Terraform Starter Boilerplate for GCP using Terragrunt

Terraform Starter Boilerplate for GCP using Terragrunt

A Terragrunt boilerplate to minimize regrets on GCP

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6
 min read

The Boilerplate Github Repositories

Terraform mistakes that made me build this boilerplate

I built this boilerplate for a reason.

I saw what companies regret with how they implemented Terraform:

  1. Writing all of the Terraform code in one main.tf file
  2. Copy-pasting resources manually
  3. Copy-pasting configuration throughout the codebase
  4. No state separation and environment awareness

This is why they regretted the above:

  1. One terraform apply could ruin an entire environment
  2. Resources modifications required changes in multiple locations
  3. Configuration modifications required changes in multiple locations
  4. Accidentally deploying the wrong resources to the wrong environment

And so, I built this boilerplate for our clients (and you) to minimize regrets.

The focus of this boilerplate is managing GCP resources.

Is this boilerplate for you?

If you're a CTO, a DevOps lead embarking on a new project on GCP, or simply in search of a template to organize your Terraform repositories, this project is for you. Finding a well-structured example for deploying GCP resources can be challenging. My own search for such a template was unfruitful, leading me to develop a solution that I've decided to share openly and discuss in this article.

What should you expect from this guide?

By the conclusion of this guide, you'll have a thorough understanding of how to establish Terraform repositories using a best-practice folder structure for provisioning GCP resources. You'll also be equipped to execute a straightforward demo, witnessing an end-to-end workflow in action.

What shouldn't you expect from this guide?

An exhaustive library of modules for every resource in GCP. We kept the boilerplate minimal, so that you can utilize it for your needs.

You can fairly easily utilize existing modules you created or found.

Getting Started

To begin, clone the essential repositories:

Primary Repository

Clone the terragrunt-gcp-projects repository to get started.

git clone git@github.com:MeteorOps/terragrunt-gcp-projects.git

Modules Repository (Optional)

For the modules used, clone the terraform-gcp-modules repository.

git clone git@github.com:MeteorOps/terraform-gcp-modules.git


Repository Structure Explained

The code organization follows a logical hierarchy to facilitate multiple projects, regions or environments.This structure gives you a number of benefits:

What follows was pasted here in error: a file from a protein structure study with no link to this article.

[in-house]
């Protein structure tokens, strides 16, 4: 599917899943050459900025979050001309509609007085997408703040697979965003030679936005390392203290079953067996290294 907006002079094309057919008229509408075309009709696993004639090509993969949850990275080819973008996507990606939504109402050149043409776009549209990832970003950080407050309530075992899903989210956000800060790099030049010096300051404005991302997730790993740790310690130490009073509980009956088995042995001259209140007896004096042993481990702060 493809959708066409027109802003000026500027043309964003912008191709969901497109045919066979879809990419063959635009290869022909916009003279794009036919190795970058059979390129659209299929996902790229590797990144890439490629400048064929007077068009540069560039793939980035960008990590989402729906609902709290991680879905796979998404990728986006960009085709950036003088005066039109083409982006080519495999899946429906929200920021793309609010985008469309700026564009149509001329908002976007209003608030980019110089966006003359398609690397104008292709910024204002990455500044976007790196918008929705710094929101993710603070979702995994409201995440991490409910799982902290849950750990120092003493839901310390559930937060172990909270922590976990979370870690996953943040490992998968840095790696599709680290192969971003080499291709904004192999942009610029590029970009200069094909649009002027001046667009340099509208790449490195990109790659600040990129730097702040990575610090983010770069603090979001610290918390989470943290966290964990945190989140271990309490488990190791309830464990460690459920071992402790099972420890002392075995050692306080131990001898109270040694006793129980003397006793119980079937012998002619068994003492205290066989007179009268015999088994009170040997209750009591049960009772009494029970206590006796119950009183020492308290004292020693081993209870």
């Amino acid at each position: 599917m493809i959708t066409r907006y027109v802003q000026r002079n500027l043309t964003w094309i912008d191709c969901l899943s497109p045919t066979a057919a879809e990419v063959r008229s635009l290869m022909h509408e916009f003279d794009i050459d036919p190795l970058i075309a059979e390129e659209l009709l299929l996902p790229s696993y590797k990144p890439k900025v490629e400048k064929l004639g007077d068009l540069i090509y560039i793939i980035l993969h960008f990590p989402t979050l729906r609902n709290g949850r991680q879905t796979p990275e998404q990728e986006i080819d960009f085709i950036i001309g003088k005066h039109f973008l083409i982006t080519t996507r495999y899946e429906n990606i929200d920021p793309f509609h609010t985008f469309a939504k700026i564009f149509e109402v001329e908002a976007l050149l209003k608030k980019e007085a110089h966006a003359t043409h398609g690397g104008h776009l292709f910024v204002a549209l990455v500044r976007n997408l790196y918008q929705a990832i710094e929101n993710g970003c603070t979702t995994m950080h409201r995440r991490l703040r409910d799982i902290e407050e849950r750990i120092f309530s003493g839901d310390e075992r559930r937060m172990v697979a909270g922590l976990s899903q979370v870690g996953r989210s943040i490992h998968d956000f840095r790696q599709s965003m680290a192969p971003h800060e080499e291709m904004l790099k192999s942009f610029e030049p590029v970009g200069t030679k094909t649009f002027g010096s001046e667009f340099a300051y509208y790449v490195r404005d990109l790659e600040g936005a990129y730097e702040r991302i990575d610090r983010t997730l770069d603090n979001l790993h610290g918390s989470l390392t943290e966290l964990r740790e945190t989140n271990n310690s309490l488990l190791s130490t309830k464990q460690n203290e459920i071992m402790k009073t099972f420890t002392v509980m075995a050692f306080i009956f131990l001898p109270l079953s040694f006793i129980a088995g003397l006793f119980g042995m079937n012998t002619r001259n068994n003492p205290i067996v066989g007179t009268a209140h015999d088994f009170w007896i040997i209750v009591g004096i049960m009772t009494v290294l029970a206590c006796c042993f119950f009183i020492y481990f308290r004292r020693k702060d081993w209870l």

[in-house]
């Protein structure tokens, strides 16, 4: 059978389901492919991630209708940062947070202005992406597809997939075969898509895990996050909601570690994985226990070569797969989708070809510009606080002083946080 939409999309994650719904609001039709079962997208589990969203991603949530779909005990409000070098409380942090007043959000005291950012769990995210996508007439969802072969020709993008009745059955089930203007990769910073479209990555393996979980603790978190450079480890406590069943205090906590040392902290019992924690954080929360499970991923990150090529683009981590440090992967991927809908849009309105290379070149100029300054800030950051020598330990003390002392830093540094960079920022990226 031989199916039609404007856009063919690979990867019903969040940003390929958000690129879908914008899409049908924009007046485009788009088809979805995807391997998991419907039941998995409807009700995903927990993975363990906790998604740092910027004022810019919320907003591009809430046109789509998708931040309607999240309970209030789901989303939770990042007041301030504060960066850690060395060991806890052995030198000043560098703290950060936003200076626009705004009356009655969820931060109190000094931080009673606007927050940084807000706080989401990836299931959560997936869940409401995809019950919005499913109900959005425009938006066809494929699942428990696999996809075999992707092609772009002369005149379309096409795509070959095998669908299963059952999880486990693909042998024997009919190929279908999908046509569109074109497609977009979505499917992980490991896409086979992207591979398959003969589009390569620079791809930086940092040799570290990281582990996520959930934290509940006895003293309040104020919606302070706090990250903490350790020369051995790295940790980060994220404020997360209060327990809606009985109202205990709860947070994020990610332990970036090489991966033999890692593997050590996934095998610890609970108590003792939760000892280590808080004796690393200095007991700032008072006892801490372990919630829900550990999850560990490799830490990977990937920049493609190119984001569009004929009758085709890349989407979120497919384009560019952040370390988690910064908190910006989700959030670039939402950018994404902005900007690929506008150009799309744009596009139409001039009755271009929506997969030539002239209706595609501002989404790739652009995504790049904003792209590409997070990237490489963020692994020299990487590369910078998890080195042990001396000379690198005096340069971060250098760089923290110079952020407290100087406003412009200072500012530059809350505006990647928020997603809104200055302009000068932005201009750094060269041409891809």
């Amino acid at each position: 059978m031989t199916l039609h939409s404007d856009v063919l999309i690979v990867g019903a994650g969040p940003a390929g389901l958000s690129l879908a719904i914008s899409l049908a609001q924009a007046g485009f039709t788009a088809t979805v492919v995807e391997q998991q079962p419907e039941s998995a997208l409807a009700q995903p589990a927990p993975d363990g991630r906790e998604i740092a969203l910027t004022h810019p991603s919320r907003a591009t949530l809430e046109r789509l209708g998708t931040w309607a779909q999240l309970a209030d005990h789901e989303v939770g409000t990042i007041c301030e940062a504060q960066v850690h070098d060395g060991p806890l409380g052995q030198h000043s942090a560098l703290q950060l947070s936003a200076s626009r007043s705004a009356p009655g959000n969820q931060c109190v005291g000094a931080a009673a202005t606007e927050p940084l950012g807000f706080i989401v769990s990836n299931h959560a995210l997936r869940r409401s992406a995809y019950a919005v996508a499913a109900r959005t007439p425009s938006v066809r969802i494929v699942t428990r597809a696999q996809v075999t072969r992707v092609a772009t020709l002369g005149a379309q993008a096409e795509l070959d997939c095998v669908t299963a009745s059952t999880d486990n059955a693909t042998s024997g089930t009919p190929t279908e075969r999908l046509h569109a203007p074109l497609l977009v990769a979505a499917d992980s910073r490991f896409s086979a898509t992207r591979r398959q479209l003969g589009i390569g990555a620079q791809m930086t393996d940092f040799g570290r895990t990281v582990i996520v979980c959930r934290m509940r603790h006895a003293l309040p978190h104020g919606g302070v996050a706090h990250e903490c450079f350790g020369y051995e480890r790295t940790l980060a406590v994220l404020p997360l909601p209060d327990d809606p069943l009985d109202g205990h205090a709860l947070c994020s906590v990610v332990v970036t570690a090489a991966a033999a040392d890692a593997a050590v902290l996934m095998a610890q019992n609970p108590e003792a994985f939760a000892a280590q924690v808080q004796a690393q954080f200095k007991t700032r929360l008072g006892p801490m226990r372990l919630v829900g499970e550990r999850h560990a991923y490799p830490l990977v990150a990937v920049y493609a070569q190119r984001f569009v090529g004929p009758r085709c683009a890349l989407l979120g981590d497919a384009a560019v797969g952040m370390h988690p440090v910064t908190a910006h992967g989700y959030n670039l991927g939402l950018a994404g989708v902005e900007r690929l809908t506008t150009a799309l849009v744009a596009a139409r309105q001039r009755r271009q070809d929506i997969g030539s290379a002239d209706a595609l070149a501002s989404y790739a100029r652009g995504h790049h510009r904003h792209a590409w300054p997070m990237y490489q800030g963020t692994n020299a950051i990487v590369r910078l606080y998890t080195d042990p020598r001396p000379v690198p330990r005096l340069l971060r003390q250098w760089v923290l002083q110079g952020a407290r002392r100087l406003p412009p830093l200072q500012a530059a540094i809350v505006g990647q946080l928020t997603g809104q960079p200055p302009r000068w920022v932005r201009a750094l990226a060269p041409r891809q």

1. Hierarchical configuration: The configuration at each level cascades through the folders under it
  2. State separation: The terraform state is saved per folder in a different path in a bucket, limiting the impact radius of changes
  3. Dynamic-level of deployment: The deeper into the folder you go, the more specific resources you affect with one deployment

project
└ _global
└ region
   └ _global
   └ environment
      └ resource


Creating and using root (project) level variables

When dealing with multiple GCP projects or regions, passing common variables to modules can become repetitive. To avoid duplicating variables across each terragrunt.hcl file, leverage root terragrunt.hcl inputs to inherit variables seamlessly across regions and environments.

Deployment Using Terragrunt

Prerequisites

  1. Install Terraform version 0.12.6 or newer and Terragrunt version v0.25.1 or newer.
  2. Fill in your GCP Project ID in my-project/project.hcl.
  3. Make sure gcloud CLI is installed and you are authenticated, otherwise run gcloud auth login.

Module Deployment

To deploy a single module:

  1. cd into the module's folder (e.g. cd my-project/us-central1/rnd-1/vpc).
  2. Run terragrunt plan to see the changes you're about to apply.
  3. If the plan looks good, run terragrunt apply.

Environment Deployment

To deploy all modules within an environment:

  1. cd into the environment folder (e.g. cd my-project/us-central1/rnd-1).
  2. Run terragrunt run-all plan to see all the changes you're about to apply.
  3. If the plan looks good, run terragrunt run-all apply.

Testing Deployed Infrastructure

Post-deployment, modules will output relevant information. For instance the IP of a deployed application:

Outputs:

ip = "35.240.219.84"

A minute or two after the deployment finishes, you should be able to test the ip output in your browser or with curl:

curl 35.240.219.84

# Output: Let MeteorOps know if the boilerplate needs any improvement!

Clean-Up Process

To remove all deployed modules within an environment:

  1. cd into the environment folder (e.g. cd my-project/us-central1/rnd-1).
  2. Run terragrunt run-all plan -destroy to see all the destroy changes you're about to apply.
  3. If the plan looks good, run terragrunt run-all destroy.

Conclusion

This guide walks you through leveraging best practices for setting up and managing Terraform repositories for GCP with Terragrunt. These methodologies are designed to be straightforward, efficient, and easily adaptable to future projects or company needs.